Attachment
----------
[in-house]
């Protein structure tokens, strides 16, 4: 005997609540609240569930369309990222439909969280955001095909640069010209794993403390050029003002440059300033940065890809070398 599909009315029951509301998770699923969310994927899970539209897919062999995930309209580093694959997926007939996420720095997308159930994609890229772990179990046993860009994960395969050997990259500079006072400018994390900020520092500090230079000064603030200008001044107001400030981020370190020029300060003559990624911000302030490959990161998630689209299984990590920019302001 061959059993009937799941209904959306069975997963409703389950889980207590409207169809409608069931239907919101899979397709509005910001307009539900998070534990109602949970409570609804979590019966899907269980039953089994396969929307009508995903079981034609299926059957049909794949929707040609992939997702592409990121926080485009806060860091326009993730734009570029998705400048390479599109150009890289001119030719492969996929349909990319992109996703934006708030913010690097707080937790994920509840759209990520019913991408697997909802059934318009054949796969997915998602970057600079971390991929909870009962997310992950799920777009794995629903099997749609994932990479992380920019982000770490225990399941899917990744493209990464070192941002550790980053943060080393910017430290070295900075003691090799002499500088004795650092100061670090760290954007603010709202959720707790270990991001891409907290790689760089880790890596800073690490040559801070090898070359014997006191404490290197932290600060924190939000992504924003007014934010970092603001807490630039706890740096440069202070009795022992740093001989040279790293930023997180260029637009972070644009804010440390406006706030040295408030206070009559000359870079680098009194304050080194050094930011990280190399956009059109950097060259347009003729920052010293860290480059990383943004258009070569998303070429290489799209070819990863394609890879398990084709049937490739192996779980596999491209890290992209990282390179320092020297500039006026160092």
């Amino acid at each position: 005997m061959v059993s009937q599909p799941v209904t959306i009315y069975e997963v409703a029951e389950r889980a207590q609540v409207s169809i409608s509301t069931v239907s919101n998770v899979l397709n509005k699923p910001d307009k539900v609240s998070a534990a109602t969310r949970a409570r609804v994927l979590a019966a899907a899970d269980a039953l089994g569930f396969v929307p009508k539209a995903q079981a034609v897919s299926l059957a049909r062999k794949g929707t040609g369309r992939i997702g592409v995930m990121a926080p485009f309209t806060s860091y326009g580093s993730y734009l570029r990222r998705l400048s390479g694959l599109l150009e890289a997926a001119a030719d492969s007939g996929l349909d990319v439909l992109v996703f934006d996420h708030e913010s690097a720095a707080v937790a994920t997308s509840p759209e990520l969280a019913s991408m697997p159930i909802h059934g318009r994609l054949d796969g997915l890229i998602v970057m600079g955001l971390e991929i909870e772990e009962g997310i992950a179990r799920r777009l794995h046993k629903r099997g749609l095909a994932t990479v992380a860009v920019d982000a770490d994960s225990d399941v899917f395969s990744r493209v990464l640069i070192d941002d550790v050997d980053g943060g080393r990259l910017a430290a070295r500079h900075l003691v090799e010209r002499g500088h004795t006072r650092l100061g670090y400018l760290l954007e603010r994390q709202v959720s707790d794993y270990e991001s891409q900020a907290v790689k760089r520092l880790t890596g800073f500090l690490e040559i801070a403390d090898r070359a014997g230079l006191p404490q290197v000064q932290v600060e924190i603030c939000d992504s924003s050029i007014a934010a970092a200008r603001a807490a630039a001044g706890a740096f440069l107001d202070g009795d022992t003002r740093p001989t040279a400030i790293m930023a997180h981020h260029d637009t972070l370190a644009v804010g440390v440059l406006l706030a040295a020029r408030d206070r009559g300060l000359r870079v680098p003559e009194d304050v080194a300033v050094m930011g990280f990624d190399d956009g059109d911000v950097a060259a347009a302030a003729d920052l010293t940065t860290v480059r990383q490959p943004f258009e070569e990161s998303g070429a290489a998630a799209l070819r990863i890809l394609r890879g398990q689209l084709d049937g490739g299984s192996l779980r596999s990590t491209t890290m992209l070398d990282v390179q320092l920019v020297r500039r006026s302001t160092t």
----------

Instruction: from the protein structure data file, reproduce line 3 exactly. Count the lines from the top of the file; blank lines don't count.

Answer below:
């Amino acid at each position: 005997m061959v059993s009937q599909p799941v209904t959306i009315y069975e997963v409703a029951e389950r889980a207590q609540v409207s169809i409608s509301t069931v239907s919101n998770v899979l397709n509005k699923p910001d307009k539900v609240s998070a534990a109602t969310r949970a409570r609804v994927l979590a019966a899907a899970d269980a039953l089994g569930f396969v929307p009508k539209a995903q079981a034609v897919s299926l059957a049909r062999k794949g929707t040609g369309r992939i997702g592409v995930m990121a926080p485009f309209t806060s860091y326009g580093s993730y734009l570029r990222r998705l400048s390479g694959l599109l150009e890289a997926a001119a030719d492969s007939g996929l349909d990319v439909l992109v996703f934006d996420h708030e913010s690097a720095a707080v937790a994920t997308s509840p759209e990520l969280a019913s991408m697997p159930i909802h059934g318009r994609l054949d796969g997915l890229i998602v970057m600079g955001l971390e991929i909870e772990e009962g997310i992950a179990r799920r777009l794995h046993k629903r099997g749609l095909a994932t990479v992380a860009v920019d982000a770490d994960s225990d399941v899917f395969s990744r493209v990464l640069i070192d941002d550790v050997d980053g943060g080393r990259l910017a430290a070295r500079h900075l003691v090799e010209r002499g500088h004795t006072r650092l100061g670090y400018l760290l954007e603010r994390q709202v959720s707790d794993y270990e991001s891409q900020a907290v790689k760089r520092l880790t890596g800073f500090l690490e040559i801070a403390d090898r070359a014997g230079l006191p404490q290197v000064q932290v600060e924190i603030c939000d992504s924003s050029i007014a934010a970092a200008r603001a807490a630039a001044g706890a740096f440069l107001d202070g009795d022992t003002r740093p001989t040279a400030i790293m930023a997180h981020h260029d637009t972070l370190a644009v804010g440390v440059l406006l706030a040295a020029r408030d206070r009559g300060l000359r870079v680098p003559e009194d304050v080194a300033v050094m930011g990280f990624d190399d956009g059109d911000v950097a060259a347009a302030a003729d920052l010293t940065t860290v480059r990383q490959p943004f258009e070569e990161s998303g070429a290489a998630a799209l070819r990863i890809l394609r890879g398990q689209l084709d049937g490739g299984s192996l779980r596999s990590t491209t890290m992209l070398d990282v390179q320092l920019v020297r500039r006026s302001t160092t």